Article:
Dear Katie: Is There Hope for a Well-Endowed Dancer?
Photo by Travis Kelley, courtesy Kathryn Morgan
In our "Dear Katie" series, former NYCB soloist Kathryn Morgan answers your pressing dance questions. Have something you want to ask Katie? Email email@example.com for a chance to be featured!
I don't know what to do about my chest! Over the past year, I've gone from a 32B to a 32D, and it's awful. No leotards fit me, I'm self-conscious in all my costumes, and I even feel like it's affecting my sense of balance. Is there any hope for a well-endowed dancer?
You're far from alone! Many successful professional ballerinas are well-endowed. I know several who have to wear extra support under every costume, and it hasn't affected their careers one bit. Plus, these days, there are more and better undergarments available than ever before. A lot of pros rely on flesh-colored dance bras with clear straps that provide a bit of compression, keeping your chest "locked down" under a leotard or costume. You can find those kinds of undergarments online or in nearly any dance supply store. And more and more leotard lines, like Misty Copeland's Égal, are including powerful built-in support, too.
In terms of technique, focus on your alignment. Dancers with larger chests can sometimes overcompensate by either leaning backward (to offset the weight of their breasts) or hunching forward (to try to camouflage their curves). Always make sure your shoulders are in line with your hips. Think of lifting up toward the ceiling during balances and pirouettes, which will help you create a truly straight line with your body.
For more of Katie's helpful tips and advice, click here.
In our "Dear Katie" series, MCB soloist Kathryn Morgan answers your pressing dance questions. Have something you want to ask Katie? Email firstname.lastname@example.org for a chance to be featured!
I'm 14 and have been studying ballet seriously for about three years. Even though I feel ready,my teachers haven't put me on pointe yet. Am I doing something wrong? Should I ask them about it, or is it pointe-less?
Alvin Ailey American Dance Theater's Samantha Figgins (Andrew Eccles)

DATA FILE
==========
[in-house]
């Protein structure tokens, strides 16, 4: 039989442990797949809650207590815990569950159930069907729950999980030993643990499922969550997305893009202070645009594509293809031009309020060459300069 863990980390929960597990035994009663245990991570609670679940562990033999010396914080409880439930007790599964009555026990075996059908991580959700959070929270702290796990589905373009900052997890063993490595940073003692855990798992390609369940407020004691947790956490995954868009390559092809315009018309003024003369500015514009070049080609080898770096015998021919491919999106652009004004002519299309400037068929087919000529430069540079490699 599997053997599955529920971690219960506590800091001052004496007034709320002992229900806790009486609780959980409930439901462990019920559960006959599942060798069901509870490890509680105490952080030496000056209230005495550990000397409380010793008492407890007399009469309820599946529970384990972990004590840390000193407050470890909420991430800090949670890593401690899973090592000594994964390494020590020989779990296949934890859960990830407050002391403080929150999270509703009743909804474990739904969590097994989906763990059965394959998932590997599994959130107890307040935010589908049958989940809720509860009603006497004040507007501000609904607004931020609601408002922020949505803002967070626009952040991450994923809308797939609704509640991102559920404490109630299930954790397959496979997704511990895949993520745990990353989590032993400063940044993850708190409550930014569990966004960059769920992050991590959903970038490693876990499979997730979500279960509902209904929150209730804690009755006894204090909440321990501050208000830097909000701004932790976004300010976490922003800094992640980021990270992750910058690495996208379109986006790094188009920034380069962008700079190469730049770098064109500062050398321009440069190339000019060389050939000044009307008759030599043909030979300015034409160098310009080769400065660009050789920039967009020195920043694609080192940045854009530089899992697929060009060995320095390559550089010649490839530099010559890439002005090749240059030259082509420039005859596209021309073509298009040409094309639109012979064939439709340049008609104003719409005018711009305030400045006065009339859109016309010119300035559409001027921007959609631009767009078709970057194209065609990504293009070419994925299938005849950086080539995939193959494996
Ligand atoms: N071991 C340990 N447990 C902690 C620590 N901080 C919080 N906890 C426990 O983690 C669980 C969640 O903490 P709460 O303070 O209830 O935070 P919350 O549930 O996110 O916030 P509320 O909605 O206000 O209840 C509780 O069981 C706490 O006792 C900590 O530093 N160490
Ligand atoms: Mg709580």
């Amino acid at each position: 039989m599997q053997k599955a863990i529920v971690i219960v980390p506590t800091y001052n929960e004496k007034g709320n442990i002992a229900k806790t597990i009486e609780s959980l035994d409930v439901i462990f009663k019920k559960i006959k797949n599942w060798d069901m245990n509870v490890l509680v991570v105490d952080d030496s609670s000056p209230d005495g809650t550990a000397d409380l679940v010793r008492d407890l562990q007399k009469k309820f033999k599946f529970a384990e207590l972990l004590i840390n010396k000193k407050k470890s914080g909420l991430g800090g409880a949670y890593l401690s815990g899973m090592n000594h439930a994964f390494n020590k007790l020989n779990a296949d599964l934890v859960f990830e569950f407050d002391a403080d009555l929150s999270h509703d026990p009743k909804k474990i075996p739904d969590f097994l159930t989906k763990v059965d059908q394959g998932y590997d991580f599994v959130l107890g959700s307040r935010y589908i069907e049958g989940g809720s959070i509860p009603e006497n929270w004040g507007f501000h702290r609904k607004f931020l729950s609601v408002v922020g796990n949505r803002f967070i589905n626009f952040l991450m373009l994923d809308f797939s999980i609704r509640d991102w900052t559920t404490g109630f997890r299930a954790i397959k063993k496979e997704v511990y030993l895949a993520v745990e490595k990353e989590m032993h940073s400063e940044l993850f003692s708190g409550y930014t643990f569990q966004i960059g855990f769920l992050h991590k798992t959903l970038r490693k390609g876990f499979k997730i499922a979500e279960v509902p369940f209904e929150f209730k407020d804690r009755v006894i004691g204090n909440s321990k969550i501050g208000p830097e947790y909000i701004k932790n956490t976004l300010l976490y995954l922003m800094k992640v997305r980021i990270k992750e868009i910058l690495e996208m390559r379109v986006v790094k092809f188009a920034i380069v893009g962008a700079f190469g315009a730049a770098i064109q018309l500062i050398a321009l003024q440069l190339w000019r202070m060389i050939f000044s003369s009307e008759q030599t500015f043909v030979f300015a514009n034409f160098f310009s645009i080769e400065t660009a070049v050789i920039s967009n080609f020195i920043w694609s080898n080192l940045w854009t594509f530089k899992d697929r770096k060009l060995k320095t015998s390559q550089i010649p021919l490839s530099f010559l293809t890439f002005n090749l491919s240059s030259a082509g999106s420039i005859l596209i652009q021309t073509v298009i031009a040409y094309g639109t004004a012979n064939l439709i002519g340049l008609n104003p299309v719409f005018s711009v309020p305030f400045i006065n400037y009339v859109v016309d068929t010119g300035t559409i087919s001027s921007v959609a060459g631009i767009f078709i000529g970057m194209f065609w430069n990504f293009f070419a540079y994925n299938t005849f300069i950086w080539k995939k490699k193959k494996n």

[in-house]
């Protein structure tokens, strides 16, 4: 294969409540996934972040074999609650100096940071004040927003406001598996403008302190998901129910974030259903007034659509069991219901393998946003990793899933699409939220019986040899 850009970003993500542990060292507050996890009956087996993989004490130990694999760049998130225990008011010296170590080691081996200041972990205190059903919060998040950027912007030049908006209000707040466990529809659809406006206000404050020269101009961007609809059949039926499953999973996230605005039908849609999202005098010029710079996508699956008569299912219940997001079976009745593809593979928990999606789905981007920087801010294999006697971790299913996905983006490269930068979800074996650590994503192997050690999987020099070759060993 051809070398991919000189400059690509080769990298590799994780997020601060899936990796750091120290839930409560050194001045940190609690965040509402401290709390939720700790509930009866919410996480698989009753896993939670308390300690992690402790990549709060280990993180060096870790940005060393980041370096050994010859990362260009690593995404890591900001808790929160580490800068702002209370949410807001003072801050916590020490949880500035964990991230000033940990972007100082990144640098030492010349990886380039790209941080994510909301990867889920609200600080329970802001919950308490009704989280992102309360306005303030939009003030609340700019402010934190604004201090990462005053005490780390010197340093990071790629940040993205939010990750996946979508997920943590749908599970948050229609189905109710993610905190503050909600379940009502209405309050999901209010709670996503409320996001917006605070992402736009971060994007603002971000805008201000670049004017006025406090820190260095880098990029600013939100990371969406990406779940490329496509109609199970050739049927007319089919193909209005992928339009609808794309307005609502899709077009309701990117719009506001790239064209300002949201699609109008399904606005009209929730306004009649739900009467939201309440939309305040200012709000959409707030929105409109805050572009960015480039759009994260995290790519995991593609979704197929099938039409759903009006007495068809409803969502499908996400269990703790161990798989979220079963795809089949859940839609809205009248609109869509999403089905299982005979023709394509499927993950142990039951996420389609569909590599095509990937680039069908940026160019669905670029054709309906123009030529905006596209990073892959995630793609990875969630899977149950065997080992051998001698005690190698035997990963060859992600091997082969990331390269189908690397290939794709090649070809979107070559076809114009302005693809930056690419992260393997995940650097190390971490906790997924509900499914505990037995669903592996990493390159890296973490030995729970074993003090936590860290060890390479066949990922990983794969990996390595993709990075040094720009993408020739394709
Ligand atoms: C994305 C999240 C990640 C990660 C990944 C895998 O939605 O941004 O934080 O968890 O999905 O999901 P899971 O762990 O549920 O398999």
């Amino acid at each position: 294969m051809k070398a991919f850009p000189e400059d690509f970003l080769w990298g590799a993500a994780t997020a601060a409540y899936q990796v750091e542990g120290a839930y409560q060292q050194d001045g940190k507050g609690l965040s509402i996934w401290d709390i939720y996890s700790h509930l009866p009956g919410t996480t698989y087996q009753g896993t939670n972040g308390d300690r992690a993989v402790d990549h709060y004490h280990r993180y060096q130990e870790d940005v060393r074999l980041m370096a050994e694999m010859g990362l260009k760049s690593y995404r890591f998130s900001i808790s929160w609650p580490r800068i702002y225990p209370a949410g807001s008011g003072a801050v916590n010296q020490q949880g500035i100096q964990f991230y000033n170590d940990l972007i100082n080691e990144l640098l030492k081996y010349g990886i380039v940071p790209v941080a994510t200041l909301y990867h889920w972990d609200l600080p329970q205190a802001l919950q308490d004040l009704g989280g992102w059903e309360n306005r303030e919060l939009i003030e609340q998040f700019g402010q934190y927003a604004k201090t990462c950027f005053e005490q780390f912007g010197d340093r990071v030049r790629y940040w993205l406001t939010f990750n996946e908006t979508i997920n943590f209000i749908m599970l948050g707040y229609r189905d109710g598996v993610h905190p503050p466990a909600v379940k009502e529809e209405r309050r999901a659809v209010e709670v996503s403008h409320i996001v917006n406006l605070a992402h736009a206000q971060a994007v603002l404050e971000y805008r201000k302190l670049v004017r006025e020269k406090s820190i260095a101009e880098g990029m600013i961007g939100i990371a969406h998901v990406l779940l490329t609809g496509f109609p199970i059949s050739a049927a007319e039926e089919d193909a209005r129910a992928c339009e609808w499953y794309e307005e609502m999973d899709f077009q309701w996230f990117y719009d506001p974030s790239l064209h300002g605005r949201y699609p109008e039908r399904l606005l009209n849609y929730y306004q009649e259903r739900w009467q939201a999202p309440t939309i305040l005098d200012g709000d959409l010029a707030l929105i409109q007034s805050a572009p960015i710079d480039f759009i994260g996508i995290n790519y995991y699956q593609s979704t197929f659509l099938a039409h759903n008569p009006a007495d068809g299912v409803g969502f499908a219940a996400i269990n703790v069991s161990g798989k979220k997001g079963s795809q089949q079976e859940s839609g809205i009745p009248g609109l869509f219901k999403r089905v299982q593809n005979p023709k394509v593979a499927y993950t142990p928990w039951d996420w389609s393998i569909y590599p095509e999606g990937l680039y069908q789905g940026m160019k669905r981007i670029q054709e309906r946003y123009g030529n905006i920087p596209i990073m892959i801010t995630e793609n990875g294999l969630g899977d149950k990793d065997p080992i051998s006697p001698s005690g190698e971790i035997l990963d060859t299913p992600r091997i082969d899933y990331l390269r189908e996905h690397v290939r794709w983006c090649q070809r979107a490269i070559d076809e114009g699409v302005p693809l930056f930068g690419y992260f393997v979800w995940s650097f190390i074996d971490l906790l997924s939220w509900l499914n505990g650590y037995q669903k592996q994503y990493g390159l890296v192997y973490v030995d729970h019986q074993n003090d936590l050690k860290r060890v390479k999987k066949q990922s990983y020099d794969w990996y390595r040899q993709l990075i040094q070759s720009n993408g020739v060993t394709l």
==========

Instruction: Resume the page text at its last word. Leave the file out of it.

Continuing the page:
Samantha Figgins is currently in her fifth season with the Alvin Ailey American Dance Theater (and was a Dance Spirit cover girl back in 2013!). But what many people don't know is that the gorgeous dancer suffers from single-sided deafness. As a baby, Figgins contracted spinal meningitis, which caused her to lose all hearing in her right ear. She never gave up on her dance dreams, though, and fought her way through uncomfortable situations, never missing an opportunity to learn and grow. Now, after getting her first pair of hearing aids, she opens up about her path to success. —(As told to Courtney Celeste Spears)
Sara Esty as Maggie in "A Chorus Line" (courtesy Esty)
Sara Esty's ethereal grace and sophisticated charm have won over ballet and Broadway audiences alike. The bunhead-turned-Broadway-baby began training near her hometown in Gorham, ME, at the Maine State Ballet's School for the Performing Arts (with her equally fabulous twin sister, Leigh-Ann). She enrolled full-time at the Miami City Ballet School in 2004, and joined Miami City Ballet as an apprentice in 2005. In 2006, Esty won the Princess Grace Award, and she was promoted to soloist at MCB in 2011. After leaving MCB in 2014, she made her Broadway debut in An American in Parisas the understudy for Lise, and went on to share the role of Lise with her sister on the show's national tour. Most recently, she was seen in 5th Avenue Theatre's production of Marie, Dancing Stillin Seattle, WA. —Courtney Bowers